Ri started to peter out on us after a while so we called it a day and headed down the bike trail to home. Ri was my trooper riding her bike with a tummy ache. She wanted Jon to pick her up badly but I told her she could make it. I’m quite sure she was cursing me in her head but she did it and with each small feat like that, I’m convinced she’s gained another layer of grit. Mario was like a teenager biking far ahead of us but stopping at every stop light and waiting for a green light. He likes that independence. 

Maria looked at me when we pulled into the driveway. “Are you proud of me, mom?” “Absolutely”, I told her. 

I walked inside the house and Mario was guzzling water. “Hey, mom”, he said flatly sounding just like a teenage boy. 

Please let me not forget these days.

Get Over It

For two days straight, I have been stressing about an email I sent to someone at work; worried that they would think it was unprofessional or that I thought they were making a poor choice. They had made a snappy comment about a situation and I added my own comment to theirs. It was nothing vulgar or demeaning – more like a written sigh of “oh, this is happening again….. If I could do it over, I wouldn’t have included the comment with the email. I try to keep emails completely professional for this reason – I know I will second guess myself over and over.

I am a pleaser.

I like to see people happy.

I remember going to a movie with my dad when I was little and feeling so happy when I heard him laugh at one of the lines. I always look around the room when we have people over to make sure they are smiling and having fun. I love when I say something to Jon and he laughs. So, there are no doubts that I’m a compulsive people pleaser. That trait is not the best to have when you work in a job that requires tough conversations and tough love.

I went to bed last night with that email on my mind. I woke up and thought about it on my jog. I tried to focus on the trees, the blossoming flowers, the squirrels dancing up the poles but that email kept butting in. After the run, Ri and I went to the river to find rocks to paint.  I tried to let go of the email but every time I found myself in a great moment with Ri, it popped up.  This lasted throughout the day

I took Ri over to her friend’s house in the late afternoon for a sleepover.  I had a few hours to myself before the boys got home.  I tried to read a magazine article, then clean, then garden. Nothing worked. That damn email kept jumping in my head.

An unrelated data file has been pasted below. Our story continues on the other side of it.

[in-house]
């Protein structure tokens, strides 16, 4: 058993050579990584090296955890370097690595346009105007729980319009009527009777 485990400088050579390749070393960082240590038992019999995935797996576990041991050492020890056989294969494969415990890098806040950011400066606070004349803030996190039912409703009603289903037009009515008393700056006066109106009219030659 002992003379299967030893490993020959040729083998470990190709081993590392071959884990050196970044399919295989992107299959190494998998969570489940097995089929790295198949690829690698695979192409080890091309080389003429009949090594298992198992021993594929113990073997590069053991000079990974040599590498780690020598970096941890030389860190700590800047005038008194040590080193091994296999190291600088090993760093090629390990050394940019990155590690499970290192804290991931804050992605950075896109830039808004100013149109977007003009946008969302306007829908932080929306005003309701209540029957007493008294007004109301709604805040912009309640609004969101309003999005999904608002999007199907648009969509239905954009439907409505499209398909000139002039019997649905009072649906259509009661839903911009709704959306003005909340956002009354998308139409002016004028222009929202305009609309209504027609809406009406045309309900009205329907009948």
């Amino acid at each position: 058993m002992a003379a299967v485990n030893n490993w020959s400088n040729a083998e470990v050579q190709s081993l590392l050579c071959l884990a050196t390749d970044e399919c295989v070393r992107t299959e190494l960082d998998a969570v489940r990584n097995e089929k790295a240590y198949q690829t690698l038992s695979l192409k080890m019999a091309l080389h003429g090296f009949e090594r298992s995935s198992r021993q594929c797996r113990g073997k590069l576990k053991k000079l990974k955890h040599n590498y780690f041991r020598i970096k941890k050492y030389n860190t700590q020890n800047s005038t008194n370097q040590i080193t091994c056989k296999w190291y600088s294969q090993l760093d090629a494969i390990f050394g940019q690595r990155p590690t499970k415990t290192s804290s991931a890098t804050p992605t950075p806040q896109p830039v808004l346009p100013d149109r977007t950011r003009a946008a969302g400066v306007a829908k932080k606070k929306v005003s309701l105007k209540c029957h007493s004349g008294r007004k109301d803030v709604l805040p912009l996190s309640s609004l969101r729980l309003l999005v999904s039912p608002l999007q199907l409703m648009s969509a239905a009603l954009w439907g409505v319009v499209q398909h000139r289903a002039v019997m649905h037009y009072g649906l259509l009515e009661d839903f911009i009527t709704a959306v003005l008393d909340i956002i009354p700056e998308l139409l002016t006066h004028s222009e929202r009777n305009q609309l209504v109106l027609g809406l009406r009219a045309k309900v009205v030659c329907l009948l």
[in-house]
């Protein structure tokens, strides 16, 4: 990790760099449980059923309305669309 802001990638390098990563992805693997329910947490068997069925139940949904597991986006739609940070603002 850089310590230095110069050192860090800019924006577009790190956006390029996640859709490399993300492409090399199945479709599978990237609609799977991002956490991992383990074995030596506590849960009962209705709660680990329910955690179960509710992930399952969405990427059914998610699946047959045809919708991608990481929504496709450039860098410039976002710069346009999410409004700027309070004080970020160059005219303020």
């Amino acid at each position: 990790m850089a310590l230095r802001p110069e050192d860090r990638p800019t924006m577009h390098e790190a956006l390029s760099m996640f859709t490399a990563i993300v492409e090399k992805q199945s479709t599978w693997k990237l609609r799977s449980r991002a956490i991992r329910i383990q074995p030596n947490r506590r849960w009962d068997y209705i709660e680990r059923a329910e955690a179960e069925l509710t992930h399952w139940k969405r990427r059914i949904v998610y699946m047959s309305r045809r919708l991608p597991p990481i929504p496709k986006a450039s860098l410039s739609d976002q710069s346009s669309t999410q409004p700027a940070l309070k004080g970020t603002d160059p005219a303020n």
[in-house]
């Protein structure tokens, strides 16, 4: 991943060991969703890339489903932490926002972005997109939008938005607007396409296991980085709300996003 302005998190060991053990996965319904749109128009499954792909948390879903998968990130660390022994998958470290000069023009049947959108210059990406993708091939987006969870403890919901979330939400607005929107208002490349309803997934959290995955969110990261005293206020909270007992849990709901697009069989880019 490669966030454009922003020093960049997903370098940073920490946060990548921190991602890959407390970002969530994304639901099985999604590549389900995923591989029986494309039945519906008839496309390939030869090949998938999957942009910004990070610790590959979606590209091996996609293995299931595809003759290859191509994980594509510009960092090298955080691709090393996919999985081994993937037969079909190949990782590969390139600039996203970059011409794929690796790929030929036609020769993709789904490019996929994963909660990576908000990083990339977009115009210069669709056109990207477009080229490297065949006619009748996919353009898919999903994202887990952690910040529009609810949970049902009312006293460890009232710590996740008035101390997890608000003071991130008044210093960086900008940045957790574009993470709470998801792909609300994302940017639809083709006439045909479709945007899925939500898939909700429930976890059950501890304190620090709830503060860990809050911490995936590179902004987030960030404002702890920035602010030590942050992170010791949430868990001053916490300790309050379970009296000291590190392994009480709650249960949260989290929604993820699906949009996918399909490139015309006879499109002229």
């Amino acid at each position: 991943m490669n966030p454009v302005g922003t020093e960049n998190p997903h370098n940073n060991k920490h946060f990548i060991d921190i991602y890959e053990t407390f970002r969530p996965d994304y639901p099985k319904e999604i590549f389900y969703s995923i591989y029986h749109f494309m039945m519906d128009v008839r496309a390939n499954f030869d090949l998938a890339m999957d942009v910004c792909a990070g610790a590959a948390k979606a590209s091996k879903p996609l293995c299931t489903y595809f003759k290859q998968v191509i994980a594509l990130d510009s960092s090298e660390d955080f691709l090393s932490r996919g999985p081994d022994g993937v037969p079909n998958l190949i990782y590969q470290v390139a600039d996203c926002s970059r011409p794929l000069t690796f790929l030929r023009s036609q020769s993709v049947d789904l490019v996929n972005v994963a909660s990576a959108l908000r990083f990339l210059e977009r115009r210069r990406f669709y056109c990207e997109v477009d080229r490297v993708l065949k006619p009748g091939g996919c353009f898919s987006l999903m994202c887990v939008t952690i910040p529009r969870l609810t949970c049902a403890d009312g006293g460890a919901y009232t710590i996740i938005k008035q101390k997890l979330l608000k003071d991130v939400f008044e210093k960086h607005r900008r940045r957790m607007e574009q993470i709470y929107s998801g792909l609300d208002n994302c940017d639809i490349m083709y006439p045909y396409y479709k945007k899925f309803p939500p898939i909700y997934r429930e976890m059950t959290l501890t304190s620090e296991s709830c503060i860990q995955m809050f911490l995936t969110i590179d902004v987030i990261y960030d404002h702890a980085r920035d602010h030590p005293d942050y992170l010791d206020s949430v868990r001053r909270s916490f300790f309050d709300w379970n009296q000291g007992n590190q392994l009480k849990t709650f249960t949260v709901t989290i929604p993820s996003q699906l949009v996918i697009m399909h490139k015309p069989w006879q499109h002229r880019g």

My bike.  Maybe if I just took off on my bike, I could work it out.  I typically take a walk when I have some free time but I get too tempted to read a book or check out my phone when I walk (I haven’t figured out a way to read while biking at 16 miles an hour).  I didn’t want to do that tonight. I wanted to ride along the trail with no music or distractions and figure out a way to stop the insanity.  
 
I changed up my usual route through downtown and traveled up north. Right choice. I couldn’t stop with each new mile I passed because of all of the beauty surrounding me. A worn, wooden troll bridge; fly fishermen casting their lines; pastures of wildflowers; a playground full of children; the river moving steadily over boulders; women walking with tiny babes slung across their bellies.
 
I got lost in it all while I thought about why I act the way I do, why I chose the profession that I did, where I want to be in five years, why I need to make people happy, if I turned the oven off, whether Ri was doing ok, if Jon shot a turkey….  The mind drifted from philosophical to practical.  I biked eleven miles up the trail and turned around for the ride home. It wasn’t until I hit the second to last mile near the intersection of Olentangy and Goodale Avenues that it hit me. 
 
“Get over it.” 
 
That’s it. 
 
“Get over it.”
 
My new affirmation to myself.  I know I am a caring, thoughtful, smart, empathetic person so if someone gets angry or defensive about something I say or do, I need to get over it.  I cannot worry that people may take something the wrong way or feel that I should have done or said something differently. I need to trust my intuition, trust my actions, take responsibility when I do something I look back on as not the best decision, know I am trying my hardest, and get over it.  
 
My legs may kill from cranking out 20 miles but my mind feels a lot more free and ready to think about anything other than… whatever that thing was.